Nuclear Radiation

Some atomic nuclei are unstable. The nucleus gives out radiation as  it changes to become more stable. This is a random process called  radioactive decay

Activity is the rate at which a source of unstable nuclei decays.  Activity is measured in becquerel (Bq) 

Count-rate is the number of decays recorded each second by a detector  (eg Geiger-Muller tube). 

Nuclear radiation is always emitted from the nucleus. The nuclear radiation emitted may be alpha, beta, gamma or a neutron: 

alpha (α) emission

alpha particle (α): two neutrons and two protons emitted from the nucleus.
It is the same as a helium nucleus 

beta (β) emission

beta particle (β): a high speed electron ejected from the nucleus as  a neutron turns into a proton 

gamma (γ) emission

gamma ray (γ) : electromagnetic radiation emitted from the nucleus 

neutron (n) emission

neutron (n):a neutron emitted from the nucleus

When nuclear radiation passes through living cells it can ionise the atoms. This process of ionisation damages living cells causing mutations and cancer.

Nuclear Radiation Type Range (distance travelled) in airPenetration through materialsIonising Power
Alpha5 cmabsorbed by paper or skinstrong
Beta50 cm – 100 cmabsorbed by 2mm aluminiumweaker
Gammaunlimitedabsorbed by thick lead or 2m+ concretevery weak
Properties of nuclear radiation

alpha radiation

  • an alpha particle is the same as a helium nucleus
  • alpha is the least penetrating
  • alpha is stopped by paper or skin
  • alpha has the shortest range in air
  • alpha will travel a few cm in air
  • alpha is most ionising
  • alpha has a charge of +2

beta radiation

  • a beta particle is an electron (emitted from the nucleus)
  • beta penetrates less than gamma and more than alpha
  • beta is stopped by a thin sheet of aluminium
  • beta has a shorter range than gamma
  • beta will travel up to 1m in air
  • beta is more ionising that gamma and less ionising than alpha
  • beta has a charge of -1

gamma radiation

  • gamma radiation is an electromagnetic wave
  • gamma is the most penetrating
  • gamma is reduced/stopped by several cm of lead or thick concrete
  • gamma has the largest range in air
  • gamma will travel very large distances in air
  • gamma is least ionising
  • gamma is uncharged

Changes in the Nucleus because of Nuclear Radiation

Nuclear equations are used to represent radioactive decay. 

The emission of the different types of nuclear radiation may cause a  change in the:

  • mass of the nucleus
  • charge of the nucleus

Alpha decay causes the mass to decrease (by 4) and charge of the nucleus to  decrease (by 2). 

Beta decay does not cause the mass of the nucleus to change but  does cause the charge of the nucleus to increase (by 1). 

The emission of a gamma ray does not cause the mass or the charge of  the nucleus to change. 

We use nuclear decay equations to show the changes in the nucleus of the unstable parent nucleus when nuclear decay happens;

Alpha decay equation. The alpha particle is represented by the ‘He’ symbol.
Beta decay equation. The beta particle is represented by the ‘e’ symbol.

mass number stays the same, charge stays the same

Atomic number of Thorium is 92 – 2 = 90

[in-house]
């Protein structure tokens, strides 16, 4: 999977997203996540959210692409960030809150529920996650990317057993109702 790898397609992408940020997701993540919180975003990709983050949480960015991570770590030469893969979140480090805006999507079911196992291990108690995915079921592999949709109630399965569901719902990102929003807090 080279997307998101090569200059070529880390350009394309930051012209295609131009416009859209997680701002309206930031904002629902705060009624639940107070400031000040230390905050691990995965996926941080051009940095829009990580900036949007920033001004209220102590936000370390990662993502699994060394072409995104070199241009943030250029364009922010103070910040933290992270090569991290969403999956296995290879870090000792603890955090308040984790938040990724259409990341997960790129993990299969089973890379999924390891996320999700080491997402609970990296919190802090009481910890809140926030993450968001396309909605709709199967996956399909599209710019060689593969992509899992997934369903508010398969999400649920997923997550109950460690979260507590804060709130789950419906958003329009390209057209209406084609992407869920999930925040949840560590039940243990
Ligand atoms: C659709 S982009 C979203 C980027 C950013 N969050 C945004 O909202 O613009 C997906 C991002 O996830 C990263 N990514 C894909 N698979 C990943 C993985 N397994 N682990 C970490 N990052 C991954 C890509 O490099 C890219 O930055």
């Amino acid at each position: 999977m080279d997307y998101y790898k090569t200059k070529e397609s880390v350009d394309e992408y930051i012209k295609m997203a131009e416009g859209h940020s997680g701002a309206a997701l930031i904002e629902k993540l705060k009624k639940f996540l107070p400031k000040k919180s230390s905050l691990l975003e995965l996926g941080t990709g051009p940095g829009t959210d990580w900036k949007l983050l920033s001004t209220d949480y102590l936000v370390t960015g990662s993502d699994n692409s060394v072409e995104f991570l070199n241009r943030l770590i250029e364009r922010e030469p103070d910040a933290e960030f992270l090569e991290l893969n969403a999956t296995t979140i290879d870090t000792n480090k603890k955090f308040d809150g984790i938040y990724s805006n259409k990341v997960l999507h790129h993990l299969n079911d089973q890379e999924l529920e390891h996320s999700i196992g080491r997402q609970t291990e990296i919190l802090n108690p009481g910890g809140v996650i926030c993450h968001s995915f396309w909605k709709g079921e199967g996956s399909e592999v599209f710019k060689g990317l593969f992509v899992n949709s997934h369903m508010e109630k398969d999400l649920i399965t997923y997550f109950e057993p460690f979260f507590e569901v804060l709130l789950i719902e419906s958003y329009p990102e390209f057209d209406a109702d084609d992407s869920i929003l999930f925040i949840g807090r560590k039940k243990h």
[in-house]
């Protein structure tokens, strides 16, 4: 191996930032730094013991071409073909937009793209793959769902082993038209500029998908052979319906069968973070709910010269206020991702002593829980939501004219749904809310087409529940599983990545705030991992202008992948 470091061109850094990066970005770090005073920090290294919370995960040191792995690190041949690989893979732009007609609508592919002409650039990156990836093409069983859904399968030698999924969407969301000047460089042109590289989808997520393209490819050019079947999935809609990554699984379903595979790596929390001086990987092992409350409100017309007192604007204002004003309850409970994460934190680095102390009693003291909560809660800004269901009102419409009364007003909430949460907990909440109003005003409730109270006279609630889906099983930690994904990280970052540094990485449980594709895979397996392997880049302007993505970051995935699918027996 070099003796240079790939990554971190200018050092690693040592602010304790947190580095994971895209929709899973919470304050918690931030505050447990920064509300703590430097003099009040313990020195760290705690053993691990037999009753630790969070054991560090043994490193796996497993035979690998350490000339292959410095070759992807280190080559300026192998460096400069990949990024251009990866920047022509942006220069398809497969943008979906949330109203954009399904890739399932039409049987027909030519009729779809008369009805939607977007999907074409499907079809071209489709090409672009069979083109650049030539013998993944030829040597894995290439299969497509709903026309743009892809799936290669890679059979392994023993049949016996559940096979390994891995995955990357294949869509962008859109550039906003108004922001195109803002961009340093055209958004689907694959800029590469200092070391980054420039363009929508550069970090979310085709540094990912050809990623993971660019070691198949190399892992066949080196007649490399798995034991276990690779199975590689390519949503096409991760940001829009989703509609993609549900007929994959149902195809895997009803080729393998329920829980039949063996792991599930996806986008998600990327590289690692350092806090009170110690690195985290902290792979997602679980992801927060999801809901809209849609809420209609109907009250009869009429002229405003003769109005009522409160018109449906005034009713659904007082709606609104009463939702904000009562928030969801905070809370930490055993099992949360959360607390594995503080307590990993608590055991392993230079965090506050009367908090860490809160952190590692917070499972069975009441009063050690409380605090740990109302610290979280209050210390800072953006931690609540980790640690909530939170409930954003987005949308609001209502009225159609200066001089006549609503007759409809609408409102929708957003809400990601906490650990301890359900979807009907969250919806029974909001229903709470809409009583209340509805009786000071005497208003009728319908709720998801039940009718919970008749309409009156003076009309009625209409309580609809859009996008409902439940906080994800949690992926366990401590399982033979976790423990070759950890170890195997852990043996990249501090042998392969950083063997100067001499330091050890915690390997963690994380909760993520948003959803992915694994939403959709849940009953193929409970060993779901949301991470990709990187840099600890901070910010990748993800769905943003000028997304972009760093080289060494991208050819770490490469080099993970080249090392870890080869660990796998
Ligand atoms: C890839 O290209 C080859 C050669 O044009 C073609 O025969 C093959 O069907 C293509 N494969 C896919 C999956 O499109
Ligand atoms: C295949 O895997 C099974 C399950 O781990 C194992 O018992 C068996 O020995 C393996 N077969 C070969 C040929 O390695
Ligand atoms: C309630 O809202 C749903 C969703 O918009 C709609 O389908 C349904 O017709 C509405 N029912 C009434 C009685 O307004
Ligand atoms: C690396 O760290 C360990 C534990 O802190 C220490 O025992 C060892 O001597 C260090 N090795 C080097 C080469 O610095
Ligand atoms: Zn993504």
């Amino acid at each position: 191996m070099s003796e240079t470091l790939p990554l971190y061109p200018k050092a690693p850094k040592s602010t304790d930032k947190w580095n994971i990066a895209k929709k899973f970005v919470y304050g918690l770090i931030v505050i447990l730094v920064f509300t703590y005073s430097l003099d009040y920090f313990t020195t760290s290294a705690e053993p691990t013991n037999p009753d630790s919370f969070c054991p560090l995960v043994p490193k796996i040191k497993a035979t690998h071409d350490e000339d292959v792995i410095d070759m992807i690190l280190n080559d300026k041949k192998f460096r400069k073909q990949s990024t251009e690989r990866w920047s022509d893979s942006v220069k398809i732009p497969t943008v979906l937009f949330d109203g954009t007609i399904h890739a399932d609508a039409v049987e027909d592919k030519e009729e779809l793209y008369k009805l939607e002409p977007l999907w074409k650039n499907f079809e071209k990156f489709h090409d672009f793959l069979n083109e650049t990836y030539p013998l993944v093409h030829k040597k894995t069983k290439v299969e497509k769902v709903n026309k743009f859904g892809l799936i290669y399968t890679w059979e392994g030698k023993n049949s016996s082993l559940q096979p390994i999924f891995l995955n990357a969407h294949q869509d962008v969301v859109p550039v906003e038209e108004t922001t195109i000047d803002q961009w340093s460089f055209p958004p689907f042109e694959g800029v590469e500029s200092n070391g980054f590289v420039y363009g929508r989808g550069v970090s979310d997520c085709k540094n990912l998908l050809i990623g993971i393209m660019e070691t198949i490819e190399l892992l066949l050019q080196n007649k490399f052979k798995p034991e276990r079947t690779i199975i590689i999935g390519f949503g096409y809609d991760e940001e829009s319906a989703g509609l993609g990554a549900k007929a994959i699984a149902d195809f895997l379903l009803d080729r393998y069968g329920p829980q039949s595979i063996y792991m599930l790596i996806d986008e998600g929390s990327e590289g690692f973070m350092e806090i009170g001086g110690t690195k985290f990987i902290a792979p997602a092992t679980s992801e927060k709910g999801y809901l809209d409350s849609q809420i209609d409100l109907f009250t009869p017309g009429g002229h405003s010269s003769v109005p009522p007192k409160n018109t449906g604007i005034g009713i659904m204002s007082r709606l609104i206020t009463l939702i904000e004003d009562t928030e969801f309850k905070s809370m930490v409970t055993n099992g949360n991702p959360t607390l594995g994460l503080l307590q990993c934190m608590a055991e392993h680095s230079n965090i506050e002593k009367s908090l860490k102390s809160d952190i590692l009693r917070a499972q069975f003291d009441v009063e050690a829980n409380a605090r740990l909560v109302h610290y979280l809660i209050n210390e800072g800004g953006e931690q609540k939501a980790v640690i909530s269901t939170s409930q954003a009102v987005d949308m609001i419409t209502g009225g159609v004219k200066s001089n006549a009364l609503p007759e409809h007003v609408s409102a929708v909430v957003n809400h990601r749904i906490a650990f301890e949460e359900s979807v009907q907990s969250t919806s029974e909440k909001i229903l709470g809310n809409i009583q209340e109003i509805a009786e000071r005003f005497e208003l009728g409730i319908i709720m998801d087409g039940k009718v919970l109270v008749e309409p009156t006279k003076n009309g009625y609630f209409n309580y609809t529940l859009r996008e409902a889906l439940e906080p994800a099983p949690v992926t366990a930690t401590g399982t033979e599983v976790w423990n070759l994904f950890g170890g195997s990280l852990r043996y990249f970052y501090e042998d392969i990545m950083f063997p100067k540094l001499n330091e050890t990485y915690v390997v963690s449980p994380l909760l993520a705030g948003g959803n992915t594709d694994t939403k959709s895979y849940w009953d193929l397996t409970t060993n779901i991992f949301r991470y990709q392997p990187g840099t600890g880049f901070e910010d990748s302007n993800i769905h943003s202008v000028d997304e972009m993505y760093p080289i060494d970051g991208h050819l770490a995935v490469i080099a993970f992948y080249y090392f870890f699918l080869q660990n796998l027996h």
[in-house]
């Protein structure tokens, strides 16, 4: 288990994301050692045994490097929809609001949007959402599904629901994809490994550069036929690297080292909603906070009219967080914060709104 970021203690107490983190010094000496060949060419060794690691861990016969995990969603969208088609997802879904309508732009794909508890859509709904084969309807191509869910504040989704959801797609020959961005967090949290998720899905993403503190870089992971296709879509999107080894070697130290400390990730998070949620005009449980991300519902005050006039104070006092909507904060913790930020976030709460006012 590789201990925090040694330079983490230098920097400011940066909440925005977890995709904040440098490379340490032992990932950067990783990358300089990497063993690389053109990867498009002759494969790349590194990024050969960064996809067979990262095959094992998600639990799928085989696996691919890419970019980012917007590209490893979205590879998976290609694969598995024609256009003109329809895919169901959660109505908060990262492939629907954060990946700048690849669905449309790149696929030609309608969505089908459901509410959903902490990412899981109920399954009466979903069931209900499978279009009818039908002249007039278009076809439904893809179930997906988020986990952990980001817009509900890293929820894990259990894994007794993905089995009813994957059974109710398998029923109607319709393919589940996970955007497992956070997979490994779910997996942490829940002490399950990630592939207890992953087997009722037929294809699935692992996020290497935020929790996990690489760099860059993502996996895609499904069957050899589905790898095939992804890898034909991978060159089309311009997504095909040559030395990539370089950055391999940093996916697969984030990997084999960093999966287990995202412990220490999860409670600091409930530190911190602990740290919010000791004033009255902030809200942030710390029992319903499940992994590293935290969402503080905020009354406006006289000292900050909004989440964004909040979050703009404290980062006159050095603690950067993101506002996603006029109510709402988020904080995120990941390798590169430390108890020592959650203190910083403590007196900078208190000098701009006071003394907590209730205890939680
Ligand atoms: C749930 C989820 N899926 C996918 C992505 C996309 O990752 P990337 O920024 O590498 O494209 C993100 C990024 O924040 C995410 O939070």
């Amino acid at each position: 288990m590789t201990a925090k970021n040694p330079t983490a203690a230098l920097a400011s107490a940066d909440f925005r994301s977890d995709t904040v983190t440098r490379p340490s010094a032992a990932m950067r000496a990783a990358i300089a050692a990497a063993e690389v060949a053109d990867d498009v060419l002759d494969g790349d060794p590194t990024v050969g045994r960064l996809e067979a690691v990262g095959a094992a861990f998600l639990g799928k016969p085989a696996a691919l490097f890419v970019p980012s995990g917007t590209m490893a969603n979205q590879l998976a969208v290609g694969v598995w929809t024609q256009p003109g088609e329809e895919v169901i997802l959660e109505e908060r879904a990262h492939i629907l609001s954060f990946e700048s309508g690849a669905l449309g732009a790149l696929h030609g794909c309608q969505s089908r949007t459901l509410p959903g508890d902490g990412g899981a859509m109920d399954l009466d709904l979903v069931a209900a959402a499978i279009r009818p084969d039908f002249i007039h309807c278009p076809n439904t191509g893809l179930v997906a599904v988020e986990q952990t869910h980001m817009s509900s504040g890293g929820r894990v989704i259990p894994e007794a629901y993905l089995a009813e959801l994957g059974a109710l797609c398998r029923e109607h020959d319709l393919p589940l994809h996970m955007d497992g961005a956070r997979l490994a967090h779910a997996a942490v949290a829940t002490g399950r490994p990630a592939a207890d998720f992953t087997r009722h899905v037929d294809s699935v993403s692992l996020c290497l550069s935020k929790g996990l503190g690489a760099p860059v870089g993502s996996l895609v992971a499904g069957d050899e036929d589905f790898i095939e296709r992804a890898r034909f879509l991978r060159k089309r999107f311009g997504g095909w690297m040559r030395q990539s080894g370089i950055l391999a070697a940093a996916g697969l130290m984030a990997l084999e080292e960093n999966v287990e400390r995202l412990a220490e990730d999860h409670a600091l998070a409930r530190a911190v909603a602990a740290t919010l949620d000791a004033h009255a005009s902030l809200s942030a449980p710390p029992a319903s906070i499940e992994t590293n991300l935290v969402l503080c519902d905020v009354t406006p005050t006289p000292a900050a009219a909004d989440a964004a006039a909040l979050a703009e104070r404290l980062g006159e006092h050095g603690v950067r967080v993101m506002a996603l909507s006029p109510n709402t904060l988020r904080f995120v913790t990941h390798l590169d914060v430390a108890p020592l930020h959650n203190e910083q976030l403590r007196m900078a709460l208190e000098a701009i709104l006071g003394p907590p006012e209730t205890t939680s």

Mass number of thorium is 238 – 4 = 234

The Random Nature of Decay

Radioactive decay is random. We can not tell in advance which unstable nucleus will decay and when it will decay.

The half-life of a radioactive isotope is the time it takes for the number  of nuclei of the isotope in a sample to halve, or the time it takes for the  count rate (or activity) from a sample containing the isotope to fall to half  its initial level. 

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Half Life Graph

After one half life, the activity of a sample will have fallen by half.

After 2 half lives the remaining activity will have fallen by half – to one quarter of the original sample.

After ‘n’ half lives, there will be 1/2n of the original activity remaining

For example, after 3 half lives there will be 1/23 or 1/8 of the original activity remaining

  • 12.5% is 3 half lives
  • 3 x 5730 = 17190
  • so the skeleton is 17190 years old
  • Less than 130 years have passed
  • so the activity has not dropped by much

Radioactive contamination is the unwanted presence of materials  containing radioactive atoms on other materials.

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The hazard from  contamination is due to the decay of the contaminating atoms. The type  of radiation emitted affects the level of hazard. 

Alpha radiation has the greatest hazard if it is inside your body as it is the most ionising. Outside the body is has least (but not insignificant) hazard because it can not pass through your skin.

Gamma radiation is able to pass through your body, damaging cells as it does. Unless you are behind a very thick shield it will always pose a hazard.

Irradiation is the process of exposing an object to nuclear radiation.

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The  irradiated object does not become radioactive. 

Suitable precautions must be taken to protect against any hazard that  the radioactive source used in the process of irradiation may present, for example using tongs to handle samples and limiting exposure time.

It is important for the findings of  studies into the effects of radiation on humans to be published and  shared with other scientists so that the findings can be checked by peer  review.

  • wear protective clothing
  • work behind lead/concrete/glass shielding
  • limit time of exposure
  • use remote handling